Let’s create awareness not only during Women’s Month, but always
She is someone’s daughter, she is someone’s sister, she is someone’s friend, she is someone’s child, SHE is possibly YOU – we read about it in the newspaper, we watch it on television. We see stories daily on our social media timelines. There are far too many girls and women that are victims of some sort of sexual abuse. It is not only their responsibility to say, “NO” to sexual abuse, but your’s and mine as well. Together, we can help and save another girl/woman from becoming another statistic of sexual abuse.
She’s the girl in primary school
There is a girl in class, too afraid to say anything to anyone. She doesn’t quite understand what he is doing but she knows that when he is close to her, it’s too close and she feels uncomfortable. He pretends to be checking her workbook, whilst he is standing behind her, placing his unshaven poky cheek against hers. She smells his breath too close for comfort as his hand caresses her thigh and he compliments her mathematical efforts as he walks away.She feels like someone has invaded her privacy. Who will believe her? Maybe she was overthinking. He was a Teacher after all.
She’s the girl in high school
She needed extra lessons. She sought the services of a tutor after school. He was older and supposed to be her tutor. She just turned 13 and he was 19. He could see that she had a crush on him and he used this to his advantage.
From exchanging gazes, to slowly kissing, he began to fondle her. She pushed his hand away, but he told her that she wanted this because she looked at him the way she did. He told her that she didn’t complain when they kissed. He told her that if she didn’t let him go on, he would tell everyone about the kisses they exchanged and their WhatsApp conversations.
She cried in silence as she shut her eyes tight and he had her way with her, with every lesson that her parents paid him for. He robbed her of her innocence. She felt dirty. She felt angry. She hated men because of him. He raped more than just her body.
She’s the new girl in the office
It was her first job. She was excited. She had no experience in the working world. As the days turned into weeks and the weeks into months, she became more comfortable in her role. One day, she found out that there may be retrenchments at work. Her manager told her that if she wanted to keep her job, she should be “nice” to him.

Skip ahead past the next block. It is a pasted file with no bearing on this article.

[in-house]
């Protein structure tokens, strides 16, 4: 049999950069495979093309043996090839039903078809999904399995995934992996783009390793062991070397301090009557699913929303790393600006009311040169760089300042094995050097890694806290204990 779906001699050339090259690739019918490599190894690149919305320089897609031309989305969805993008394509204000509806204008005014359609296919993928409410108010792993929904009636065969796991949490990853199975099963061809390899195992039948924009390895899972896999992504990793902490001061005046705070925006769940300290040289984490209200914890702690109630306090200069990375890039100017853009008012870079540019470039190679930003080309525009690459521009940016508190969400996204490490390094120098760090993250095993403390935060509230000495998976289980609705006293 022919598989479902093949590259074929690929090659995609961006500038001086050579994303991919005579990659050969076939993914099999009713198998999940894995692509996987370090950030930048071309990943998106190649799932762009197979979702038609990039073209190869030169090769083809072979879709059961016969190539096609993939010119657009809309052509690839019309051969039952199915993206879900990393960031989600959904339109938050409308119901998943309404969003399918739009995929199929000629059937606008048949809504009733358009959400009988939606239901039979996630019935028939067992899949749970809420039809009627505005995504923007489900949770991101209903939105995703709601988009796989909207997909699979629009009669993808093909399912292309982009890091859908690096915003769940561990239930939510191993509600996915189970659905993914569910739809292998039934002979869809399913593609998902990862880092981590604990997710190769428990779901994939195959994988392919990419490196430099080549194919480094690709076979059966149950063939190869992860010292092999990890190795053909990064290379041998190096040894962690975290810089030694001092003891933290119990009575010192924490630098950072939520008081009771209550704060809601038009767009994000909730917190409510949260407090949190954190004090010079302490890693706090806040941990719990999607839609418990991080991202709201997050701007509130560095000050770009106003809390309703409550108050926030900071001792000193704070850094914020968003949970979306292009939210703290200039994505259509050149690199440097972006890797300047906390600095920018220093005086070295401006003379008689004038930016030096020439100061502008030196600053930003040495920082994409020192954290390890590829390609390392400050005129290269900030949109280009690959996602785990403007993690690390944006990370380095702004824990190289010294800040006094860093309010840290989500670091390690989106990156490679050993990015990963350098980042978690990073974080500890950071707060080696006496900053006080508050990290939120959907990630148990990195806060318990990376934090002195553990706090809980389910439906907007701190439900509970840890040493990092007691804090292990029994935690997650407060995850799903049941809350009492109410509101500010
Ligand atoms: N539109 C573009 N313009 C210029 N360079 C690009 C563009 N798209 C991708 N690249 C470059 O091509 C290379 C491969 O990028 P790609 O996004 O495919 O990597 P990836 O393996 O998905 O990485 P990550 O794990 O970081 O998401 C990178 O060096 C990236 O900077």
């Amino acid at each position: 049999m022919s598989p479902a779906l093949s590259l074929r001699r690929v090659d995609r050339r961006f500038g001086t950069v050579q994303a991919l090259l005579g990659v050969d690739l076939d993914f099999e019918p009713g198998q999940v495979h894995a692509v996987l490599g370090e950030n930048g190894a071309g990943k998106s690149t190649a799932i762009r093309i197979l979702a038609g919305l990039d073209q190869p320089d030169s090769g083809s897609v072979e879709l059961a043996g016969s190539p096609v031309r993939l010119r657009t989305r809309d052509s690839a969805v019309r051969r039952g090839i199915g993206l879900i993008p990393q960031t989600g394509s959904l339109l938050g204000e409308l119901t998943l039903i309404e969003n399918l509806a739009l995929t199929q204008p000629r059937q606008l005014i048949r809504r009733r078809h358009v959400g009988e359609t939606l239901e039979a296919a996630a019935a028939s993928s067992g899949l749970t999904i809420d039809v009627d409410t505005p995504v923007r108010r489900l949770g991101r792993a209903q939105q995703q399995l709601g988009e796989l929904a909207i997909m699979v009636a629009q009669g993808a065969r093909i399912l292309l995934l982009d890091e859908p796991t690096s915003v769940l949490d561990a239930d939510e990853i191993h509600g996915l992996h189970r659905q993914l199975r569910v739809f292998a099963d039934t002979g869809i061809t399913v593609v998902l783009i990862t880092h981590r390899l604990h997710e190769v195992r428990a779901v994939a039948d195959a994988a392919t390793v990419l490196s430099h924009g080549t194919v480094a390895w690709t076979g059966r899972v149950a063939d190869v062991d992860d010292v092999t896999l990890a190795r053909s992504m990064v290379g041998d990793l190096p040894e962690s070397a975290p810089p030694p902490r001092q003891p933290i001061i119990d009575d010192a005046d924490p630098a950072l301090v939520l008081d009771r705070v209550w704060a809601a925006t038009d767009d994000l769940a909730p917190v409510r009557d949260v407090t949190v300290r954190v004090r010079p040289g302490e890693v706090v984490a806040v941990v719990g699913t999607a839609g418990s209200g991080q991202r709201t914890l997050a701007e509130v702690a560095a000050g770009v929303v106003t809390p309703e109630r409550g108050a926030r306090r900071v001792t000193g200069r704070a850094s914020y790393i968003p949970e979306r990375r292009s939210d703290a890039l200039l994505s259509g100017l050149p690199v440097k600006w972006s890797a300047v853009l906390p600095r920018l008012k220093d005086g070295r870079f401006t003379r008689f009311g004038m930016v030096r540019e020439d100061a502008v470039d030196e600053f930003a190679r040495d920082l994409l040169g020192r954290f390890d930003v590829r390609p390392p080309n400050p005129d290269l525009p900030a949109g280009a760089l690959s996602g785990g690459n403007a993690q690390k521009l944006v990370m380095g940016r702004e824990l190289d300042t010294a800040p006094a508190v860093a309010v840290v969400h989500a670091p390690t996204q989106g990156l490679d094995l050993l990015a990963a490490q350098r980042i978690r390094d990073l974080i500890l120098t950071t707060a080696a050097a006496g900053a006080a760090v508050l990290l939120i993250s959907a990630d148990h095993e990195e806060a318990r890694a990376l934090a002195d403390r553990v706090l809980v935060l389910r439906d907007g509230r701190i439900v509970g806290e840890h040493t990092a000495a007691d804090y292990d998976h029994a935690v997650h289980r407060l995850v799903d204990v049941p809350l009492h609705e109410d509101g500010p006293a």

She didn’t know what he meant then, but it became more and more clear as he found opportunities to touch her when they were alone. He started texting her at night and sending her sexually inviting emails.
She tried to avoid him, but she could not. She felt indebted to him as he employed her. She didn’t want to lose her job as she supported her family, but she also didn’t enjoy the way he treated her. She feared going to work, wondering what he would do next.
She began to get sick and started to take sick leave. People noticed the change in her mood, but no one said or did anything. No one knew. She knew. Only she knew. She felt ugly. She thought it was her fault. She felt trapped; if she complained to HR, why would they believe her, when he was a well-respected employee who worked there for many years?
She soon suffered from depression. She had developed a sudden reflex – whenever men came too close. She was once confident, but she is now withdrawn. She suffers in silence.
She’s the Stepdaughter
She watched through the window as her mum left for work, working the night shift. She shivered at the thought of what was going to happen next. It had been going on for the past year. She was now 16 years old and her stepfather who was 39 years old, was drunk almost every night.
This time it hurt even more. She tried to tell her mum, but her mum was too tired and ignored her. This time it hurt even more. She didn’t get her period, which was two weeks past the due date. This time it hurt even more. She was pregnant. Maybe this time, her mum would listen to her.